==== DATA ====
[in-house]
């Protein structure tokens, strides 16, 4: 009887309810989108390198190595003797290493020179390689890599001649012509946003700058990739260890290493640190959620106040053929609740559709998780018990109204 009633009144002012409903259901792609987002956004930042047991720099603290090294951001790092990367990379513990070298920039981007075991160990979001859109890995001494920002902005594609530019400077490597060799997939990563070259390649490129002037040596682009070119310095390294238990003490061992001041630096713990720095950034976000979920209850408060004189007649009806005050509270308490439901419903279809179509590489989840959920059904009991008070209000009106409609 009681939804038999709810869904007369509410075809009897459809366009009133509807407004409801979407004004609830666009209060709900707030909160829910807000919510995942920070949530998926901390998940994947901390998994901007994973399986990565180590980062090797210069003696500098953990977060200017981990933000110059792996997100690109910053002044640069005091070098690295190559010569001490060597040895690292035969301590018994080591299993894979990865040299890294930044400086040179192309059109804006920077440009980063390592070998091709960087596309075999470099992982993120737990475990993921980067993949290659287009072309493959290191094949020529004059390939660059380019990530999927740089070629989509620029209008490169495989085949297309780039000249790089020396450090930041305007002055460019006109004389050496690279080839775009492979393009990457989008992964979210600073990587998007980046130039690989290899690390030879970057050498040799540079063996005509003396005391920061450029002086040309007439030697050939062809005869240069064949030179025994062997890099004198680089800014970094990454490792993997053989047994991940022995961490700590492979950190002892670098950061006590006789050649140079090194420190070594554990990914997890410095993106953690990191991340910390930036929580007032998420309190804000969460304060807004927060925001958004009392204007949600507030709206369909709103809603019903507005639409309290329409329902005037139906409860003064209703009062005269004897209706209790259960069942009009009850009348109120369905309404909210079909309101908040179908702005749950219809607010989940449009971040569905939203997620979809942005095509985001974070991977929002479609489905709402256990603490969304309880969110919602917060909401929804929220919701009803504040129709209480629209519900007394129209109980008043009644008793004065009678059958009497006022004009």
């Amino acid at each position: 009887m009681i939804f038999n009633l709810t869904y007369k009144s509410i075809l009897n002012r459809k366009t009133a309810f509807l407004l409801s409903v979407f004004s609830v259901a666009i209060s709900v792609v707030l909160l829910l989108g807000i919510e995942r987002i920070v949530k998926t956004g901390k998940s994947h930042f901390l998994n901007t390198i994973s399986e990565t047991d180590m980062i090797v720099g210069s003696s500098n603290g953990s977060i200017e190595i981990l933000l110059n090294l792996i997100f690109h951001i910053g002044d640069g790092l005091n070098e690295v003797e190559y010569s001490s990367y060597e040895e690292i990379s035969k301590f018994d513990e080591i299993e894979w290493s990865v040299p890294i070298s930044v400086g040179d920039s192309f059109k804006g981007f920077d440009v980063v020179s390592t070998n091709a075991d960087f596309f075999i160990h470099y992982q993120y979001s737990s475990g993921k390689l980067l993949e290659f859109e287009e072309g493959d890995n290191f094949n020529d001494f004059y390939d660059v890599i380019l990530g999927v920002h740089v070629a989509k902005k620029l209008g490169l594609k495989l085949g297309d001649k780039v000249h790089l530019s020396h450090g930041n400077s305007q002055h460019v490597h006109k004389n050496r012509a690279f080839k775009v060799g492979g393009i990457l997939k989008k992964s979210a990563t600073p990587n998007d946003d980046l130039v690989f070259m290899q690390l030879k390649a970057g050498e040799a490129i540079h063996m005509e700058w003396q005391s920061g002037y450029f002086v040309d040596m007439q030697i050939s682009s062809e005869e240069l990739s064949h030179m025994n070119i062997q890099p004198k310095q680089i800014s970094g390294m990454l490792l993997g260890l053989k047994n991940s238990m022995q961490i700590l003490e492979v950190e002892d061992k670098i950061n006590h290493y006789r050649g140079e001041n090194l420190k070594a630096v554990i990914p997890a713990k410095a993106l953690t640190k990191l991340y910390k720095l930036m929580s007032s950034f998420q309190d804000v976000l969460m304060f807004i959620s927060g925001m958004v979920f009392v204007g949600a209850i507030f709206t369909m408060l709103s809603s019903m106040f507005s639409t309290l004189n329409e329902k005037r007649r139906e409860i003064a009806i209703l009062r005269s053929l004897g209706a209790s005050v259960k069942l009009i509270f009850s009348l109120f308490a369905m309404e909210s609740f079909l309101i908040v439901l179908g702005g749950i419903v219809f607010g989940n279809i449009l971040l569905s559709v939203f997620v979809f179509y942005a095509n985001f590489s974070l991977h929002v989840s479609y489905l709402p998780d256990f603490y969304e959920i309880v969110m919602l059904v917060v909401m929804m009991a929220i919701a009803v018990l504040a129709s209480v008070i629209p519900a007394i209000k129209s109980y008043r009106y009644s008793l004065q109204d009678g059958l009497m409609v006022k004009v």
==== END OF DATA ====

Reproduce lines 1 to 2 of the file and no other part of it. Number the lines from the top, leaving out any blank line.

[in-house]
């Protein structure tokens, strides 16, 4: 009887309810989108390198190595003797290493020179390689890599001649012509946003700058990739260890290493640190959620106040053929609740559709998780018990109204 009633009144002012409903259901792609987002956004930042047991720099603290090294951001790092990367990379513990070298920039981007075991160990979001859109890995001494920002902005594609530019400077490597060799997939990563070259390649490129002037040596682009070119310095390294238990003490061992001041630096713990720095950034976000979920209850408060004189007649009806005050509270308490439901419903279809179509590489989840959920059904009991008070209000009106409609 009681939804038999709810869904007369509410075809009897459809366009009133509807407004409801979407004004609830666009209060709900707030909160829910807000919510995942920070949530998926901390998940994947901390998994901007994973399986990565180590980062090797210069003696500098953990977060200017981990933000110059792996997100690109910053002044640069005091070098690295190559010569001490060597040895690292035969301590018994080591299993894979990865040299890294930044400086040179192309059109804006920077440009980063390592070998091709960087596309075999470099992982993120737990475990993921980067993949290659287009072309493959290191094949020529004059390939660059380019990530999927740089070629989509620029209008490169495989085949297309780039000249790089020396450090930041305007002055460019006109004389050496690279080839775009492979393009990457989008992964979210600073990587998007980046130039690989290899690390030879970057050498040799540079063996005509003396005391920061450029002086040309007439030697050939062809005869240069064949030179025994062997890099004198680089800014970094990454490792993997053989047994991940022995961490700590492979950190002892670098950061006590006789050649140079090194420190070594554990990914997890410095993106953690990191991340910390930036929580007032998420309190804000969460304060807004927060925001958004009392204007949600507030709206369909709103809603019903507005639409309290329409329902005037139906409860003064209703009062005269004897209706209790259960069942009009009850009348109120369905309404909210079909309101908040179908702005749950219809607010989940449009971040569905939203997620979809942005095509985001974070991977929002479609489905709402256990603490969304309880969110919602917060909401929804929220919701009803504040129709209480629209519900007394129209109980008043009644008793004065009678059958009497006022004009």